Meditation's Role in Health and Wellbeing

Kara Bauer Health Guide
  • If you have been following my posts, you know that most of what I’ve written about thus far relates to nutrition and health. However, overall wellness is much more than what we feed our bodies. Many can attest that even when they are eating the absolutely best foods that they can, if they don’t feel that their mind and spirit are healthy, they won’t experience the overall positive effects good nutrition can provide. As I’ve mentioned before, health and wellness exists inside a holistic network connecting the mind, body and spirit. There are no two areas internally or externally in one’s life that are disconnected or unrelated. Although most of us know this, it’s very easy to ignore the internal process and focus primarily on the external – the physical body, physical health, specific circumstances, etc.

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    A wonderful and limitless way to access your internal wellbeing and contribute to your overall journey in life is through meditation. Although meditation has continued to grow in the West in terms of acceptance, understanding and practice, there are still many who find it intimidating.

    Meditation is a method for quieting the mind through two general techniques, concentration and awareness. Concentration exercises such as focused attention, breathing, chanting and yoga are examples of ways to connect to the self at a deeper level where other parts of our consciousness can be accessed. Alternatively, with crossover, awareness meditation is a method for noticing the thoughts, emotions, and sensations that enter the body and mind without judging or resisting them. This mindfulness technique allows you to begin to learn how to detach yourself from everything happening as a result of your external environment and to recognize that the observer in you is separate and distinct from the experience itself.

    Although more conclusive research is necessary, there have been many studies conducted linking meditation to health benefits related to conditions such as heart disease, chronic pain, cholesterol, blood pressure, sleep problems, anxiety disorders, cancer, stress management, immunity and others. According to the National Center for Complementary and Alternative Medicine (NCCAM), investigations into additional clinical research, meditation-based treatment programs, and efficacy studies are currently being discussed amongst health experts. This is exciting news for those of us who have already discovered the numerous health benefits of meditation in our own lives.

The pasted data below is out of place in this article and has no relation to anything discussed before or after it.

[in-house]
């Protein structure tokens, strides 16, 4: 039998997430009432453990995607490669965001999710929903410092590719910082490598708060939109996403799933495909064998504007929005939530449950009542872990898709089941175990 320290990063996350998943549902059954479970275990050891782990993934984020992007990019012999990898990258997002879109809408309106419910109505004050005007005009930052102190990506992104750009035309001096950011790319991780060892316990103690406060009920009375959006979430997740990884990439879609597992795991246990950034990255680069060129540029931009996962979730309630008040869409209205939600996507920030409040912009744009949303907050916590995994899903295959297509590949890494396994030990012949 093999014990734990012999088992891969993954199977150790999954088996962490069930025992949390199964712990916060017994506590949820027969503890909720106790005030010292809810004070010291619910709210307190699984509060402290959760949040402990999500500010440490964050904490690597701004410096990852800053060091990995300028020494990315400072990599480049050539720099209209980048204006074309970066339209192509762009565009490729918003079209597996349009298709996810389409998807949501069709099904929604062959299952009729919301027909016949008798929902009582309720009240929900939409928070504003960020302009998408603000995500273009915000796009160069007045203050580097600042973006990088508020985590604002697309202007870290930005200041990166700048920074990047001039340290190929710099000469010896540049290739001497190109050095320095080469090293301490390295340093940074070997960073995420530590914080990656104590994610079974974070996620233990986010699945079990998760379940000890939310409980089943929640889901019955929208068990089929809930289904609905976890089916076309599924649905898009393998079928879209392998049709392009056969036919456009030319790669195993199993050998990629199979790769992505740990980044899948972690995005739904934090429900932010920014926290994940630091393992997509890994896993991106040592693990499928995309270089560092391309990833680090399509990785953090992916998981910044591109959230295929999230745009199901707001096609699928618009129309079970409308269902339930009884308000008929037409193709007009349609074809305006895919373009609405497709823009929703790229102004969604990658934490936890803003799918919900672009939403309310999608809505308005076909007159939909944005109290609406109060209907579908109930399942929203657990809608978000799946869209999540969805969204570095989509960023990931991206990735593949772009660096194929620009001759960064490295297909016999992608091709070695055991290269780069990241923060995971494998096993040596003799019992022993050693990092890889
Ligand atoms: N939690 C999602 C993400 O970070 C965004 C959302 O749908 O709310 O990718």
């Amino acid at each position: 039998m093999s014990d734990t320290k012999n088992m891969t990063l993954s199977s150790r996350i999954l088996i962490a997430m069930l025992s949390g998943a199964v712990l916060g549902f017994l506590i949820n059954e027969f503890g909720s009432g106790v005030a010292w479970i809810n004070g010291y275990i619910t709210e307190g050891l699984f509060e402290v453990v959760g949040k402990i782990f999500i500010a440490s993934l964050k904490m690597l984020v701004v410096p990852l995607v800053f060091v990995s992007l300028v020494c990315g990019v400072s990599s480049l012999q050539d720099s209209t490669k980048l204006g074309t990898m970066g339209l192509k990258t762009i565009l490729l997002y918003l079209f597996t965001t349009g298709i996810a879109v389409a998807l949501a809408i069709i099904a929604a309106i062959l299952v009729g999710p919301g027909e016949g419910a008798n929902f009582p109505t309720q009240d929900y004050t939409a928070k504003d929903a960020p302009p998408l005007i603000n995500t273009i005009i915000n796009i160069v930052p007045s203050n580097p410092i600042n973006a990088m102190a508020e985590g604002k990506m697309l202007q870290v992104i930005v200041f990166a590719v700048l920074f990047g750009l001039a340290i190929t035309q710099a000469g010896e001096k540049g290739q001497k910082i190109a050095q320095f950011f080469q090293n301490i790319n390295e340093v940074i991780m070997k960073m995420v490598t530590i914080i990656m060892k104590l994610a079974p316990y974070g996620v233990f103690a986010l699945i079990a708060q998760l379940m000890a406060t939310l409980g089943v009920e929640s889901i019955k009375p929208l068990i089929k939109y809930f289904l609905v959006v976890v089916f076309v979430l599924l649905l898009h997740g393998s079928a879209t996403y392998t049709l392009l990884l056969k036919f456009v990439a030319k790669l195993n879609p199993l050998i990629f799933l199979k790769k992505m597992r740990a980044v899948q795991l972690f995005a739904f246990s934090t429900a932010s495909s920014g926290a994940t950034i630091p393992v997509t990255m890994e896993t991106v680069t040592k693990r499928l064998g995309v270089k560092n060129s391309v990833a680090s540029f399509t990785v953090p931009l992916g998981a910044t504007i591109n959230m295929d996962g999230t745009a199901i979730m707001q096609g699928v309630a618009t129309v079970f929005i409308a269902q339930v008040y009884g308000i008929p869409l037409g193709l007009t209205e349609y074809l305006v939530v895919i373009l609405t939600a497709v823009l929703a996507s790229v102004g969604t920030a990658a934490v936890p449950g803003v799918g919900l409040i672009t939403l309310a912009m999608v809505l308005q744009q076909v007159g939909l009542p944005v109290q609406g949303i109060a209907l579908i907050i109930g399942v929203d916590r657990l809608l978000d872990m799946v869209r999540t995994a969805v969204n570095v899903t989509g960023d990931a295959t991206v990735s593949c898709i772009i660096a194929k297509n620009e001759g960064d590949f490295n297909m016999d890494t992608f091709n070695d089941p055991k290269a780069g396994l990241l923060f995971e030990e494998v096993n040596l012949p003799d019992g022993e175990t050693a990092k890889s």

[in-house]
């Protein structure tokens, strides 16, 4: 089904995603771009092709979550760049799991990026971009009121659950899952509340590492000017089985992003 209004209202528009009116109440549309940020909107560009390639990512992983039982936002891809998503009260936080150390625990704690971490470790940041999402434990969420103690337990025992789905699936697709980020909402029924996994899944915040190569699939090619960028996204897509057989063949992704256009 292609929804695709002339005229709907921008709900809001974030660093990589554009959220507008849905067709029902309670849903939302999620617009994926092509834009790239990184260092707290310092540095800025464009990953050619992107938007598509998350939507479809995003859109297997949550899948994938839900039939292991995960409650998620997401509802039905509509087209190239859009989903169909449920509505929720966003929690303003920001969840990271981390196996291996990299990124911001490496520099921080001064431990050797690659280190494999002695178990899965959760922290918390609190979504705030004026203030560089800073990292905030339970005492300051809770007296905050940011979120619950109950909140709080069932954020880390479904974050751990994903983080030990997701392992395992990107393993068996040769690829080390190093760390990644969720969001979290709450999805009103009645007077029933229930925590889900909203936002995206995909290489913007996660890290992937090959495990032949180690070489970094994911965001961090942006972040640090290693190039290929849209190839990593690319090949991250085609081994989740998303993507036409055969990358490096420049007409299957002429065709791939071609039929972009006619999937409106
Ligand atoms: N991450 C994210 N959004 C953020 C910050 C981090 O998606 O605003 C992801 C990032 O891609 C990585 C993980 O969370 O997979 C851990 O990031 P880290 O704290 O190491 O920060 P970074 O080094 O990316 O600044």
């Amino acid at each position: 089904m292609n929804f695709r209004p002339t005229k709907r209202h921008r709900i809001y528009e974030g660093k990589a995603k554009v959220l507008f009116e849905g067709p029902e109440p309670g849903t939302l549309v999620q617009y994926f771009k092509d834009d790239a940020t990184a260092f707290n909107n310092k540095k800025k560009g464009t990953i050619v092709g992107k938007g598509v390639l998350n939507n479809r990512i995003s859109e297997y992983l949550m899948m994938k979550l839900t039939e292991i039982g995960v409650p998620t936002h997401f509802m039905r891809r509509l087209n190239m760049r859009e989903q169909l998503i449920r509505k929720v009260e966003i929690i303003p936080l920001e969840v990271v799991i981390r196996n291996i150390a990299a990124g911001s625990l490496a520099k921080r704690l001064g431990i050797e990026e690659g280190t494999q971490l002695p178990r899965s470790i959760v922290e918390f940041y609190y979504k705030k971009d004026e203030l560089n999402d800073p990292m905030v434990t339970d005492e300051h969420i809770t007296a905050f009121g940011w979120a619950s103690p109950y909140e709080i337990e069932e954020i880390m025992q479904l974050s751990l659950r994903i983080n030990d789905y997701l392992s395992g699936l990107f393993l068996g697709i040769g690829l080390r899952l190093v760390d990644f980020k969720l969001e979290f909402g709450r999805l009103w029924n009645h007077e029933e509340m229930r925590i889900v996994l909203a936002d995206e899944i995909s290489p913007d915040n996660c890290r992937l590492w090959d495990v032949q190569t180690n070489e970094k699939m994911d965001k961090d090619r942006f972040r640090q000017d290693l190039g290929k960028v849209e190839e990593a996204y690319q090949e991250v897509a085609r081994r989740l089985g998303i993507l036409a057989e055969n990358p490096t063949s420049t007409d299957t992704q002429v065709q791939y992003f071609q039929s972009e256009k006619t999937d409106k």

For those that don’t feel completely comfortable sitting in the cross-legged “lotus” position most of us associate with meditation, you’ll be happy to learn that there are actually a wide variety of universal forms of meditation beyond this traditional sitting position. Although the sitting position is great for accessing your inner wisdom, standing, lying, and moving meditation are all portals to help you access the divine within.

    Standing meditation is a great way to find the inner warrior and power within you. Common amongst Oriental, Tibetan and Shamanistic traditions, standing upright with your arms at your sides and eyes open and concentrated on a particular point, offers an opportunity to draw energy and strength from the earth through the soles of your feet while practicing relaxation and the act of calming the mind.

  • Lying meditation is a wonderful healing centered approach. With one elbow bent so that your hand is in the air above you, you can avoid falling asleep while in this position. For me, the lying meditation done at the end of a yoga practice in Shavasana pose is one of the most powerful ways to quiet repetitive thought patterns and receive visual guidance.

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    Finally, walking meditation is a great way to access the inner creator. This active form of meditation can be practiced by walking, dancing, cleaning, painting, running or doing any other activity that enables one to get in touch with their inner self through movement. Most of us already practice this form of meditation unconsciously through our quiet activities that we do by ourselves. In relation to walking itself, an important practice in Buddhism, one is said to be able to improve their ability to bear long journeys, endure making an effort, resist illness and disease, digest their food more easily, and develop sustainable concentration.

    No matter which form of meditation you choose, give yourself time and patience to relax into your practice and begin to reap the benefits. Even though experiencing deep relaxation and a quiet mind is not common in everyday life activities, it’s one of the most natural states to be in and becomes effortless over time. Begin with just a few minutes a day until you’re able to work up to an extended period of time that feels comfortable and useful.

Published On: April 15, 2010